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11. Apply the word. The preacher must apply; but that will be of little use, unless the hearers apply for themselves. Sermons unapplied, like food undigested, do more harm than good. As a bad digestion is a proof that health is wanting, so a bad plication of the word is a proof that the soul is sickly, and out of health.
12. After we have heard let us go away silently, enter into our closets, and a sanctified use of what we have heard. It is shameful after a sermon is ended to hear the people begin to talk about common worldly affairs : nor is it less shameful to see them lounge about the door of a place of worship, as if what they had heard were to be forgotten. Go thou and reduce all to practice. Blessed are they that hear the word of God, and keep it.”.
Perseverance in Prayer.
1 Thes. v. 17. Pray without ceasing.
PRAYER to God is a duty in which all men should frequently engage, and a privilege which all may enjoy. The man who neglects it cannot live a religious life : for the body may as easily live without breath as the soul without prayer. Prayer is the breath of the soul; and when we cease to breathe after God, we cease to live to God. Let us then “pray without ceasing."
Two things are clearly taught in this passage: first, we should pray; and, secondly, we should
without ceasing. I. WE SHOULD PRAY.
Let us make a few general observations upon prayer.
1. Prayer should be addressed to God, who is the fountain of all good. Whatever we want, whether it relate to this world or that which is to come, we should
humbly ask ať his bountiful hands. While heathens pray to idols, and deluded papists to departed saints, let us pray to the supreme God, who is our father, and the father of our Lord Jesus Christ.
2. We should pray in the name of Jesus. God will not suffer us to approach him in our own name.
“I am the way, (saith Christ) and the truth, and the life. No man cometh unto the Father but by me. Prayer offered up in the name of Jesus is successful. “ Verily, verily, I say unto you, whatsoever ye shall ask the Father in my name, he will give it you.” How encouraging! How many hinder themselves of a blessing, by neglecting to pray in the name of our adorable Lord!
3. When we consider the vast distance there is between us and God, it will
appear necessary to pray with humility. We address a Being whom angels worship with reverence, and before whom they fall on their faces, as a token of deep humility, When Abraham prayed unto the Lord, upon the plains of Mamre, he said, “I have taken upon me to speak unto the Lord, which am but dust and ashes.” The deeper we sink in humility, the higher we rise in the esteem of God.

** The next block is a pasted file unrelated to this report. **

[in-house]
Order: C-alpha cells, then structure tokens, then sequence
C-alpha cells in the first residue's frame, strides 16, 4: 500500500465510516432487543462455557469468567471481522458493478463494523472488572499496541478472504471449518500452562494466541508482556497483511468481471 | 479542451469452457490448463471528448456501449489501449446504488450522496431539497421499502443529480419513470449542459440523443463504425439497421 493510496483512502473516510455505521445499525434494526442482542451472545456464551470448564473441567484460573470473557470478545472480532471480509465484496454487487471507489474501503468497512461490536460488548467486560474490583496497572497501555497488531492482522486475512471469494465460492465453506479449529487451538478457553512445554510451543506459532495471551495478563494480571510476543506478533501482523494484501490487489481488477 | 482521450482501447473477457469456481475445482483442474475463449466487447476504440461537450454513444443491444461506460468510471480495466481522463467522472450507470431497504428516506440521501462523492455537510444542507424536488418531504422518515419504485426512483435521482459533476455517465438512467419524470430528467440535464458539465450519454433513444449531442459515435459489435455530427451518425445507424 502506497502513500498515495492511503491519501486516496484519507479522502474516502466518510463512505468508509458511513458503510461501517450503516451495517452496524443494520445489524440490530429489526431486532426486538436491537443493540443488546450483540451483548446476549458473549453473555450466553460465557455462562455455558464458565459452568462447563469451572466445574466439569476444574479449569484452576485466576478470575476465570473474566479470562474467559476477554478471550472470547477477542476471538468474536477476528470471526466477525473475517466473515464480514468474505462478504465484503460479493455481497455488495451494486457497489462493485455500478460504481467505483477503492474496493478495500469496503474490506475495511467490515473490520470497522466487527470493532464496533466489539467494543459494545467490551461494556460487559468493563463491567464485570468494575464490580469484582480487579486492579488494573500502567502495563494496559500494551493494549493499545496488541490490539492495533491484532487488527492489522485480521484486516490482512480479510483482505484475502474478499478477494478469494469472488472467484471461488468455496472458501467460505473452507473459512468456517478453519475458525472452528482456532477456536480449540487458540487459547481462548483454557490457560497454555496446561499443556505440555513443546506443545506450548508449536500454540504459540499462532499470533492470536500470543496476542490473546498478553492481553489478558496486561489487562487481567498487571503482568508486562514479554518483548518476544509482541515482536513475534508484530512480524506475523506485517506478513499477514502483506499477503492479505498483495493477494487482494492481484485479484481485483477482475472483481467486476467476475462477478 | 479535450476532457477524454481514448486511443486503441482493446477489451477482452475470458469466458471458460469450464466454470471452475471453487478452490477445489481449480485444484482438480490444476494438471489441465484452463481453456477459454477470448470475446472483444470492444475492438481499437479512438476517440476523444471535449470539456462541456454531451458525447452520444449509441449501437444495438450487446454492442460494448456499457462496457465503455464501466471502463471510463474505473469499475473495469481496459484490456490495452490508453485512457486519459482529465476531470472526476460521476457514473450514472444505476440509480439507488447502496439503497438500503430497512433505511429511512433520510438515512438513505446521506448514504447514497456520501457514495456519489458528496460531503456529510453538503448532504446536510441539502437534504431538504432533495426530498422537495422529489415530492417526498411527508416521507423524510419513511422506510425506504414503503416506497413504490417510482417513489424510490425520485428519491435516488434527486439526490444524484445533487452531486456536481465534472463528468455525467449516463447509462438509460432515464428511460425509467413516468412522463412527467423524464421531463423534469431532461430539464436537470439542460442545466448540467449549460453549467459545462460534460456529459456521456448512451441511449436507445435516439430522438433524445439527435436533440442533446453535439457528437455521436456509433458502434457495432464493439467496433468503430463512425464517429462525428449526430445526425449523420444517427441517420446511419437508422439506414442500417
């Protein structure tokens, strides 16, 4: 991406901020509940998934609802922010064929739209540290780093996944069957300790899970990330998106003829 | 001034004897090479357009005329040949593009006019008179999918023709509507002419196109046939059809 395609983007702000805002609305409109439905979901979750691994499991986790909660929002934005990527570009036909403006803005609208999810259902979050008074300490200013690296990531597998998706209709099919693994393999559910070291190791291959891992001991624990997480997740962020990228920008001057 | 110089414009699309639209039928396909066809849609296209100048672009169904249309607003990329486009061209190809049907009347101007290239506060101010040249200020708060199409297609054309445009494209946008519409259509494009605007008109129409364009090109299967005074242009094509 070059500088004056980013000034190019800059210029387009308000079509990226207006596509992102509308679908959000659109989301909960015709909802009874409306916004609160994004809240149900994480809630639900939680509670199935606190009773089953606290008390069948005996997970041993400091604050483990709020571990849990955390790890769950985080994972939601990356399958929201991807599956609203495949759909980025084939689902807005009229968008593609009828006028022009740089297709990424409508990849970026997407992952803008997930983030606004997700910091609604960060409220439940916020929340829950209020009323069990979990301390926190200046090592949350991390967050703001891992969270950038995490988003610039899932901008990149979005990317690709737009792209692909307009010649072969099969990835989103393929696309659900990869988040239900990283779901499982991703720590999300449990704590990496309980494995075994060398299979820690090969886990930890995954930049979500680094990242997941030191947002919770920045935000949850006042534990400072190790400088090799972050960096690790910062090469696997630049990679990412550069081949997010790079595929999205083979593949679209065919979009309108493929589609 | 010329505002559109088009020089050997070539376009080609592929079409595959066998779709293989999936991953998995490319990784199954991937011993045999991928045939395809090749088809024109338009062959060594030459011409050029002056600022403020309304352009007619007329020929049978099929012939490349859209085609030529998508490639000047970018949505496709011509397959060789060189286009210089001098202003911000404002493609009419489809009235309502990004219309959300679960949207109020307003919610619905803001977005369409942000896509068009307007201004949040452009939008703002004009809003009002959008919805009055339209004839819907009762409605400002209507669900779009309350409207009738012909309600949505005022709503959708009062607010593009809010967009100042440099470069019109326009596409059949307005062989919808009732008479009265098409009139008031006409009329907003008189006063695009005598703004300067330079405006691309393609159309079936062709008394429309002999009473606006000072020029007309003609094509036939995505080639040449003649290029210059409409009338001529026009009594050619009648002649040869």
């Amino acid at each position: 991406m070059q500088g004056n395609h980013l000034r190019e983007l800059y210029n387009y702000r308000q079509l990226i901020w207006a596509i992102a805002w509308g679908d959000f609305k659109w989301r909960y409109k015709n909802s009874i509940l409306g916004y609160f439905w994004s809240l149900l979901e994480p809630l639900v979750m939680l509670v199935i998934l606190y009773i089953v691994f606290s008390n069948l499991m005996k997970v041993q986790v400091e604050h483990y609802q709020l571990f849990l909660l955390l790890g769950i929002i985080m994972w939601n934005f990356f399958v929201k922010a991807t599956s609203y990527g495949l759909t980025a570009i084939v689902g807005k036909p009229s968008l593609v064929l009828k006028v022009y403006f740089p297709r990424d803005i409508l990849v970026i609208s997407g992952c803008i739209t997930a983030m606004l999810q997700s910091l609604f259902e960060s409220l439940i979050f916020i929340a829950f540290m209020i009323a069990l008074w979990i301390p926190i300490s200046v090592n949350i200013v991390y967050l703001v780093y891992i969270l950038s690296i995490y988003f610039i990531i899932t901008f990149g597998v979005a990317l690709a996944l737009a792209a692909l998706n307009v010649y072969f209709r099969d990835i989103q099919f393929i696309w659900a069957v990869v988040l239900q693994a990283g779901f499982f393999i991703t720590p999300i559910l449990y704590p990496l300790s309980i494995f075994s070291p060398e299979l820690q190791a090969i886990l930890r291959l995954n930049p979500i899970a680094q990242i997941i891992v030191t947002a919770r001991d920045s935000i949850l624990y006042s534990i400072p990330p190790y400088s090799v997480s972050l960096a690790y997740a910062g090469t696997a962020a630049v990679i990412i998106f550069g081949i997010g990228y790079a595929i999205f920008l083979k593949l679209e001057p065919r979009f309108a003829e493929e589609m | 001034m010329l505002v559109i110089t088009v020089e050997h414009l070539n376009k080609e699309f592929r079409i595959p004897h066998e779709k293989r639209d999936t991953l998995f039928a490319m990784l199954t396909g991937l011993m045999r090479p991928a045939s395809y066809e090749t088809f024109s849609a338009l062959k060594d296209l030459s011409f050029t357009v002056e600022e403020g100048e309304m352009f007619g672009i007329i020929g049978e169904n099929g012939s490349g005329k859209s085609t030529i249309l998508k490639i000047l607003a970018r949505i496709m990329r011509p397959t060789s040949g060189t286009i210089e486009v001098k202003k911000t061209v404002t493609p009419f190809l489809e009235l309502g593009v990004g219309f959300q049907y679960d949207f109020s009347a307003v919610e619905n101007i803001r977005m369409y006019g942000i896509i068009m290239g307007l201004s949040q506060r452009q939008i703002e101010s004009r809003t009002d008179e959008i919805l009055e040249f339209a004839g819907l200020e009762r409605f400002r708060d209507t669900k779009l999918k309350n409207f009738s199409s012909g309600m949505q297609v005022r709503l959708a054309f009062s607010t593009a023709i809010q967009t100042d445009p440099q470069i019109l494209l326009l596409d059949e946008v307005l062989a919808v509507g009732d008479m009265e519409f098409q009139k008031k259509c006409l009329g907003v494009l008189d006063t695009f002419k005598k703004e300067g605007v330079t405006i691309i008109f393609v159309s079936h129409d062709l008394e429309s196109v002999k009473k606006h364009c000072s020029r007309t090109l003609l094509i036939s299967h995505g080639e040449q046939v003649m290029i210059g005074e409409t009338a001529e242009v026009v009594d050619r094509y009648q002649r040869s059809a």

4. All prayer should be offered up in faith. We are expressly commanded to “ ask in faith ;" and it is said, “The
of faith shall save the sick." To
in faith implies a firm belief that God will both hear and answer our prayer; and this belief is founded on a persuasion that we pray according to the divine will. Hence, we must pray only for lawful things: how can we offer 'up prayer in faith when we ask for things which are not lawful? 5. Fervency is necessary
in our affections are languid, devotion loses its soul, and degenerates into a worthless formality. Christ directs us to be importunate in this solemn duty. This will appear highly necessary when we consider that unless we are importunate, we cannot be in earnest; nor do we see the value and importance of the things for which we pray. To make us feel, therefore, God requires us to be in earnest.
6. But our fervour in prayer should always be accompanied with submission. We should submit to the time when God may please to bless; and when he does not see it fit to answer our prayer at all, we should submit. For sometimes we want a blessing noro which may be more fit for us at another time; and sometimes our prayers, though lawful and necessary in our own judgment, may not appear so to infinite wisdom. Submission in prayer is founded upon a persuasion that God knows better than we do both when to bless and what will prove a real blessing. O leave all to him; for he doeth all things well!
7. Pray by the aids of that Holy Spirit who helps the infirmities of good men. Let us ever be found “praying in the Holy Ghost." Prayer, without the divine influence of the Spirit, is cold and formal; but, under his influence, there is that life, vigour, and spirituality, in our prayers, which renders them both profitable to us and pleasing to God. : 8. Sincerity of heart is absolutely necessary in prayer. God looks at the heart. Some draw nigh to him with their lips only; but their prayers cannot be heard. Prayer which is not sincere is an awful mockery of God, and sooner or later will be punished with just severity. Let us then draw nigh with our hearts, and let our words, however plain and simple, express our real desires. Recollect, true sincerity in prayer is far more pleasing to God than polished expressions.
9. Our prayers should frequently be offered up in secret.
* When thou prayest, enter into thy closet, and when thou hast shut thy door, pray to thy Father which is in secret; and thy Father which seeth in secret shall reward thee openly.” The man who neglects secret prayer is unconcerned about religion; and whatever pro